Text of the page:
by Jess Lynde
Most Consistently Pleasurable
Week to week, Justified was the show that gave me the most pure enjoyment this year. In its fourth season, the show was hugely entertaining and has clearly become very comfortable in its skin, capable of balancing witty repartee, quirky criminals, comic romps, tense standoffs, explosive action, and deep pathos. The world of Justified is so fun to visit, with characters that are tremendously dynamic and engaging, and even when the show tackles tense or darker material --- and it certainly goes for the gut-punch from time to time --- it’s still an absolute pleasure to spend an hour with Raylan, Boyd, Ava, and all their associates and adversaries. I’m eagerly anticipating the series return next month!
Continuum was, hands down, my favorite new sci-fi show this year. Imported from our neighbors to the north, the series centers on a time traveling cop from a fascist future in which the corporations rule all, who is trying to bring down a terrorist organization that fights for the 99 percent. I’m always a sucker for a good time travel story, but Continuum also does that thing that great science fiction does: provide an interesting perspective on contemporary issues. In this case, I love the way it focuses on the dangers of corporate power and economic class disparities, constantly shifting your perspectives on and sympathies with the various players. Villains aren’t always what they seem, nor are the heroes, and motives and methods consistently challenge the viewer to question their allegiances. The show became very propulsive and exciting in Season 2, managing to throw an endless stream of surprises and unexpected developments into the mix. I’m not entirely sure I always understand what’s happening on the series or where it is headed --- oh, the time travel theory headaches it gives me! --- but I can’t wait to see what happens next.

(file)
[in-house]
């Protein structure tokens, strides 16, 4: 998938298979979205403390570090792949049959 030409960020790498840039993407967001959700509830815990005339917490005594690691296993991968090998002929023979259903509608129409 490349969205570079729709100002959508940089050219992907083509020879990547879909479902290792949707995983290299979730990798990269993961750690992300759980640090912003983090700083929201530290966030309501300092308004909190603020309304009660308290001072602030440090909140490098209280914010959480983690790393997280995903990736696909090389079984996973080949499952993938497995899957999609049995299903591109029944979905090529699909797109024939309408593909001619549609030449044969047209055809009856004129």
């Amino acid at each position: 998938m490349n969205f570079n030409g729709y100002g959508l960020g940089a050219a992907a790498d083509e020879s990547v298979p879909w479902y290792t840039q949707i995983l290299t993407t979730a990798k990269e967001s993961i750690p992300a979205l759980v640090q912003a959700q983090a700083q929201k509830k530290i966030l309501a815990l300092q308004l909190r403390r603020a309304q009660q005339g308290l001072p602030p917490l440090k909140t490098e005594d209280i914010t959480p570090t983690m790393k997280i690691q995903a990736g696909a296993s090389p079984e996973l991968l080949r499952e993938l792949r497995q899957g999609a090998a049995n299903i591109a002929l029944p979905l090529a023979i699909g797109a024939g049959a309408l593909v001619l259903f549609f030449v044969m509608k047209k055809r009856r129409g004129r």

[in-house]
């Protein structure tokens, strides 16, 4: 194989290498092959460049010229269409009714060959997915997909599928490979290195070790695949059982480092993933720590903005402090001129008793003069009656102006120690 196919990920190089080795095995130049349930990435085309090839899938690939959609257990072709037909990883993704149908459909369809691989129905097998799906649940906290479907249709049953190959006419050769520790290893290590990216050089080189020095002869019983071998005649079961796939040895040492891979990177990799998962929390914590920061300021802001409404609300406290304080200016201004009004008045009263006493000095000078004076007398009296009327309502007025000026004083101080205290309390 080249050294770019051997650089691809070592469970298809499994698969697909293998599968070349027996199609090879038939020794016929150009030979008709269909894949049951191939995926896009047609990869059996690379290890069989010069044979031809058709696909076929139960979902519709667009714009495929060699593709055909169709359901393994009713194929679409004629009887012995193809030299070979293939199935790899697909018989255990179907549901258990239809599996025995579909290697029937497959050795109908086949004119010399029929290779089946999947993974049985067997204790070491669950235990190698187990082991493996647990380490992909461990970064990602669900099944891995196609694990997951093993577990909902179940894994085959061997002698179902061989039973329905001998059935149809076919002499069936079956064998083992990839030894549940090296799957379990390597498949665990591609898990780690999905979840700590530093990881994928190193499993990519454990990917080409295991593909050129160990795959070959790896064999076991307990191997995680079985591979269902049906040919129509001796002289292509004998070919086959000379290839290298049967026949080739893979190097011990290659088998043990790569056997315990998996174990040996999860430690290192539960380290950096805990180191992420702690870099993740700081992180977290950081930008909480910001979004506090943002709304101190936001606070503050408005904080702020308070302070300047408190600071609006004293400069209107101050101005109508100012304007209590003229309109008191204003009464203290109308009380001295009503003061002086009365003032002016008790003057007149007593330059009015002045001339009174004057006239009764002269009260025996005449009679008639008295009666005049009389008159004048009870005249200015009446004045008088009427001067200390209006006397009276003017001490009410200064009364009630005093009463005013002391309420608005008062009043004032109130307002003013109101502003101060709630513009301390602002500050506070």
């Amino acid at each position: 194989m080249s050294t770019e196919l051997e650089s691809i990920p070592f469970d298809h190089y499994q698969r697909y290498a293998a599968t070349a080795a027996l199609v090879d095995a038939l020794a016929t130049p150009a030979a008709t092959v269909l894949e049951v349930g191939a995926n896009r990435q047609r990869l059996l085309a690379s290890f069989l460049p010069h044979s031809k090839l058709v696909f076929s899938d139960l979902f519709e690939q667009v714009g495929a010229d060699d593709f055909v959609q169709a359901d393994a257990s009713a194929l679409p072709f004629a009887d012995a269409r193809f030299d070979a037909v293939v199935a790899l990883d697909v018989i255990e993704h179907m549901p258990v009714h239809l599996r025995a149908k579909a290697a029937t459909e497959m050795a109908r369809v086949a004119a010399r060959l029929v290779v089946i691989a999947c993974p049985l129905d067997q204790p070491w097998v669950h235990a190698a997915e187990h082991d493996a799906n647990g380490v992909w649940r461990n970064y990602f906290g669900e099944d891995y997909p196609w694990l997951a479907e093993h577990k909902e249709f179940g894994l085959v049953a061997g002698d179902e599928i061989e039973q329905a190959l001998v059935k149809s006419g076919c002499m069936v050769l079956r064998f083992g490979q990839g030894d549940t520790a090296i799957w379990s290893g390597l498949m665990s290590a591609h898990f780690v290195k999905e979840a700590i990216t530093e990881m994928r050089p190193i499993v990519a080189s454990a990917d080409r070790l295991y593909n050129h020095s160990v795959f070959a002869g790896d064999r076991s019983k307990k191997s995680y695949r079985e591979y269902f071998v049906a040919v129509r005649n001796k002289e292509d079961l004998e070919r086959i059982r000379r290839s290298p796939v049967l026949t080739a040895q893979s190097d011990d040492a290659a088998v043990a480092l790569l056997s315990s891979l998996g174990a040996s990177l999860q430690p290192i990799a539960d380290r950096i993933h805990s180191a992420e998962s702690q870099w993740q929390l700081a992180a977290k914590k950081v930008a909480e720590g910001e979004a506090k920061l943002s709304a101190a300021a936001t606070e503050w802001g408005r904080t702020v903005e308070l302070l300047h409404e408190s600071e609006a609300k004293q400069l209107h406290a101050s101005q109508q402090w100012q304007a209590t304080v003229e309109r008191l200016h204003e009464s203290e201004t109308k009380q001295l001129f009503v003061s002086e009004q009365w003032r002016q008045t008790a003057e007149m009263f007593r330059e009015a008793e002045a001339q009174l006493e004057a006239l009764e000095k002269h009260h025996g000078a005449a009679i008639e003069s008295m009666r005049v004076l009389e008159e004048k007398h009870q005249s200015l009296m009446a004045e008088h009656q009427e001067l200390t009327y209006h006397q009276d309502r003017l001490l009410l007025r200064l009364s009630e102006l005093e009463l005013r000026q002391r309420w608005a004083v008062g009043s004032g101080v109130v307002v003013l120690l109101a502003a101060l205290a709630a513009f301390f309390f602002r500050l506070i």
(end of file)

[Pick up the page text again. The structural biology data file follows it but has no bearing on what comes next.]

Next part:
The Americans is a show I was initially going to pass on, but the early reviews seemed promising, so I decided to give it a try. Boy, was I ever glad I did! The Americans quickly became one of my very favorite shows of the year. It was tense, complex, and layered, with great characters, interesting conflicts, and compelling moral dilemmas. I was endlessly fascinated by how it could simultaneously make me both root for and against nearly every character on the show. Good guys, bad guys, who can tell which is which? Moreover, it provided a very unique lens on what constitutes a marriage and what makes a marriage work (or not). A great, great new series.
I had to create a special category for The Walking Dead and Game of Thrones because my enjoyment of these shows went well beyond “consistently pleasurable” and right on over into obsession. That doesn’t mean I blindly loved everything they put on screen, or was incapable of finding fault with certain character developments or story threads --- heaven knows these shows are far from perfect --- but my engagement with TWD and GOT was at an entirely different level than with those shows noted above. When they were airing, I spent excessive amounts of time pondering, discussing, and reading commentary about episodes. It was almost a relief when seasons wrapped and I could pull myself back to reality!
I’m not entirely sure what it is about The Walking Dead and Game of Thrones that that makes me love them so obsessively. They aren’t really comparable in terms of storytelling quality or character depth, so why these two shows? Maybe it’s their thematic resonance. Both focus on how people choose to live in worlds that are coming apart at the seams, and how they then cope with the consequences of their choices. I guess I just find it appealing to grapple with those issues abstractly, and these two shows let me do it in spades.